Oath v. Shops by EpsilonMinus at Tue, 02/11/2014 - 00:21
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I think Grafdigger's Cage really changed the dynamic of that matchup, esp. for Affinity because it gave an out to the Turn One Oath play. As for the Oath v. Stax matchup, I think if you are Oath and you win the roll and have your combo on Turn One or Two, you are in business, esp. in Game One before they board in the hate. However, on the draw, esp. if they have a Turn One Sphere effect and you don't have FoW, it's pretty bad for you.

As for Sphere, I'm not convinced that it was the right card and I probably wouldn't have restricted it if I were the one making the decisions (I think Wire and Golem were the worst two offenders), but I think something had to be done. The Shop decks were just so statistically dominant, even in the face of all the hate. Even in the League this week, which came out after this article, the Shop decks went 6-1 (the only loss being in the mirror) and the final two DEs before the restriction were both 4-0 Shops. Personally, I wouldn't even mind Montolio calling me an idiot or thewoof2's more polite accusation of bias, if they would add some actual statistics cited, counter-arguments, or something.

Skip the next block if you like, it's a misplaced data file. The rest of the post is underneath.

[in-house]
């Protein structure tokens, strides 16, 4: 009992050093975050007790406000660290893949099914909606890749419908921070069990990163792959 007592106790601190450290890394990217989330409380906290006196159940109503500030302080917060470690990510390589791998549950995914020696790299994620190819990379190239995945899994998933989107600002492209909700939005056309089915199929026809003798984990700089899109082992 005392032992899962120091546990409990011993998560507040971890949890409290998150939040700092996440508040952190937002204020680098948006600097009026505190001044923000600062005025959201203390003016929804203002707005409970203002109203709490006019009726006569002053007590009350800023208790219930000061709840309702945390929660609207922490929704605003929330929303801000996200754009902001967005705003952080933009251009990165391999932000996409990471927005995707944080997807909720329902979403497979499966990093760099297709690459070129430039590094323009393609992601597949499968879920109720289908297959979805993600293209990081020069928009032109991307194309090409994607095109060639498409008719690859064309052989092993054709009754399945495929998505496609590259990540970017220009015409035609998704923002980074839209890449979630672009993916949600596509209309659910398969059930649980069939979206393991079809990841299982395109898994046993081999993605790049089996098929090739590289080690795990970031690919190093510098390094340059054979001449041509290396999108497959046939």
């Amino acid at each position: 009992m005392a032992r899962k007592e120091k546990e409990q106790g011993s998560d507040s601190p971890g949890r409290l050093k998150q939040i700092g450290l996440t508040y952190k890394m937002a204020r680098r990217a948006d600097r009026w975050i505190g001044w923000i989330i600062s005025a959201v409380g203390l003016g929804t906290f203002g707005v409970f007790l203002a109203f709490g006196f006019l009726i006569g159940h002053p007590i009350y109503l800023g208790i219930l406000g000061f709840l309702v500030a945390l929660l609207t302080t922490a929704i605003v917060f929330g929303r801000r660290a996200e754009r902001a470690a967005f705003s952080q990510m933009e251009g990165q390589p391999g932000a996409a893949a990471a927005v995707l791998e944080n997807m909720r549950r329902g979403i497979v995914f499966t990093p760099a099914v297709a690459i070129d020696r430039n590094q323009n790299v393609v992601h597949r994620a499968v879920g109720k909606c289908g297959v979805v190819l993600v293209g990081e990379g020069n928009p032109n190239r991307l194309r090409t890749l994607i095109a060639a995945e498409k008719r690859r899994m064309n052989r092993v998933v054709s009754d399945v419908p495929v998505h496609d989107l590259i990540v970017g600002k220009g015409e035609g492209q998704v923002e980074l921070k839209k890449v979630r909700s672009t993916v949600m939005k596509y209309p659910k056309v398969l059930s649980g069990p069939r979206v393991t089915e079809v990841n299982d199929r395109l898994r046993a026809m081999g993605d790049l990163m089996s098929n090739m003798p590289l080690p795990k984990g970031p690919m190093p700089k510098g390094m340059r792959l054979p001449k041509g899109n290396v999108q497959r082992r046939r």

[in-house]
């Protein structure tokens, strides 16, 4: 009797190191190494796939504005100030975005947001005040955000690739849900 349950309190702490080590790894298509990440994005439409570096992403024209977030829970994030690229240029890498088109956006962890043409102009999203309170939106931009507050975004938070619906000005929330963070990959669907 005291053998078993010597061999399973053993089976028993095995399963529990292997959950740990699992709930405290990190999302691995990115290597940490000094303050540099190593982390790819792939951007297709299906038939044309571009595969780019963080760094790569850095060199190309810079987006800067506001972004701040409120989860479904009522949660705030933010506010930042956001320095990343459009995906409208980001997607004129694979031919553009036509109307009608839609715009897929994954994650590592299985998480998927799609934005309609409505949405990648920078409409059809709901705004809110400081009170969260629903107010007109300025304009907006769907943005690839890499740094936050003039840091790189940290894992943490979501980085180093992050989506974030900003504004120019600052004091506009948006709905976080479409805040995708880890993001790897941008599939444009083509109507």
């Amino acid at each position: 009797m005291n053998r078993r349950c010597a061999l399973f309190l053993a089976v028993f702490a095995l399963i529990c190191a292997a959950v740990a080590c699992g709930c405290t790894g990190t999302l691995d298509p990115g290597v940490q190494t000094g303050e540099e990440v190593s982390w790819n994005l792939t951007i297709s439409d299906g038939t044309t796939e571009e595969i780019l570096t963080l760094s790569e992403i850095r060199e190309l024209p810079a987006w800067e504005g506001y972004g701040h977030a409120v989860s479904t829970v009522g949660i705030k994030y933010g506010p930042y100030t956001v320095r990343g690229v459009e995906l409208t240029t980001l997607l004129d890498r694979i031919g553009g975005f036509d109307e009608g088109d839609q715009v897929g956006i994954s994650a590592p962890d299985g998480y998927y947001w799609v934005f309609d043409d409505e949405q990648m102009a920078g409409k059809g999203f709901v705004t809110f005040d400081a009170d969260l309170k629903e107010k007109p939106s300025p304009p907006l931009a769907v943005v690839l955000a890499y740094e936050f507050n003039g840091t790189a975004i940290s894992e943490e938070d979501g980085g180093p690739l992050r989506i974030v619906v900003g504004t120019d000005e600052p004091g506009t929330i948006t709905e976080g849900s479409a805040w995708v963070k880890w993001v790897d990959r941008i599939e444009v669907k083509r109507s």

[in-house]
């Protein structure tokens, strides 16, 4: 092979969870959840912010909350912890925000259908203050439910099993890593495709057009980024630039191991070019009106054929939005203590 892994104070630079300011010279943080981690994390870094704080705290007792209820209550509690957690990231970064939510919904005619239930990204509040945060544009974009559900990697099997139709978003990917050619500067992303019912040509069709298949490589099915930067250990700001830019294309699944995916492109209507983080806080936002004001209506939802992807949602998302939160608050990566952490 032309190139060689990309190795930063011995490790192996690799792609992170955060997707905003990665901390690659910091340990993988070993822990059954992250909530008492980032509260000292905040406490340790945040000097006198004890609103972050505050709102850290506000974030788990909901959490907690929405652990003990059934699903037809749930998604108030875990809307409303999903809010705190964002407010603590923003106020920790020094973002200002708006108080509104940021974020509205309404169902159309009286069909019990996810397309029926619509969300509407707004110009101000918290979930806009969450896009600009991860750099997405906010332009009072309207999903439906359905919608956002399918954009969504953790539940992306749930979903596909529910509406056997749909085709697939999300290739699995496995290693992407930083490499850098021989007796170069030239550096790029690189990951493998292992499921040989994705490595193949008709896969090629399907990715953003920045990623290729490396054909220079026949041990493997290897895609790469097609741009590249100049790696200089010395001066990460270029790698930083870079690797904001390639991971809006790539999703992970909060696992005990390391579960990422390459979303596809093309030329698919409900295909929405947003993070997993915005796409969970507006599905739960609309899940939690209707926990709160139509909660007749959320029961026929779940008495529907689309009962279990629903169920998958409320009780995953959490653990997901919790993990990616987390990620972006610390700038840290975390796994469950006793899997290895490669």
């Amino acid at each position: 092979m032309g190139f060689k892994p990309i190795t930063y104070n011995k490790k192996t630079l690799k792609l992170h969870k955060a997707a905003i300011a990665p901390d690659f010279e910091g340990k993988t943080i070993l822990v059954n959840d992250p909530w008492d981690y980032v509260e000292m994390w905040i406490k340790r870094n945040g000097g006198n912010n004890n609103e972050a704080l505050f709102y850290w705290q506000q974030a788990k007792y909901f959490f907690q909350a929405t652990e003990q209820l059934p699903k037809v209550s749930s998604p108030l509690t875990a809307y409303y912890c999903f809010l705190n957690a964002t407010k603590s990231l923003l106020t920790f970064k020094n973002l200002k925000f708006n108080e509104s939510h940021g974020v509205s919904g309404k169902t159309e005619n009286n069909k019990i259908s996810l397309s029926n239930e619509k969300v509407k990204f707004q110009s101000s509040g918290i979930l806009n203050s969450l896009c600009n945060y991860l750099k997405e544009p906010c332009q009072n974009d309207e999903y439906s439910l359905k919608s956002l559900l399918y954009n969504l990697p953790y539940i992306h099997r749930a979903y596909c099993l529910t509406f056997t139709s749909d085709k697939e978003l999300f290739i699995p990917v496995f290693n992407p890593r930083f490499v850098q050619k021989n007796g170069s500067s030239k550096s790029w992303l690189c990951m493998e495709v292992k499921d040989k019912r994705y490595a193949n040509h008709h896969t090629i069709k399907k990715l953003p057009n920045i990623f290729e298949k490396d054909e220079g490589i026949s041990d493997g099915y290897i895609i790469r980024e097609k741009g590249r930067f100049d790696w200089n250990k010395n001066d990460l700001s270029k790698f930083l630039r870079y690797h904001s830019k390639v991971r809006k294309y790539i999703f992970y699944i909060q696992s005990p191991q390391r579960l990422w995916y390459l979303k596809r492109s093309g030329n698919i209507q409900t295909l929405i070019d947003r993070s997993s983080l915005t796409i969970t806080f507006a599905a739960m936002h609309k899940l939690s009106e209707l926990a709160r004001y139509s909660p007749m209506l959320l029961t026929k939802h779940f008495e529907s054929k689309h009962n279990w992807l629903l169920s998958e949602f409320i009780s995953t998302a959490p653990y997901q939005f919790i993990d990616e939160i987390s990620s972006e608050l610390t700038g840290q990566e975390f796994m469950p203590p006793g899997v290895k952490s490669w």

We're presented with a new format. by PlanetWalls at Tue, 02/11/2014 - 17:02
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Let's bracket, for a moment, all the arguments in this post, as well as the responses. Here we are, presented with what -- I hope -- is essentially a fresh and brand new metagame, regardless of the justice of the restriction decisions.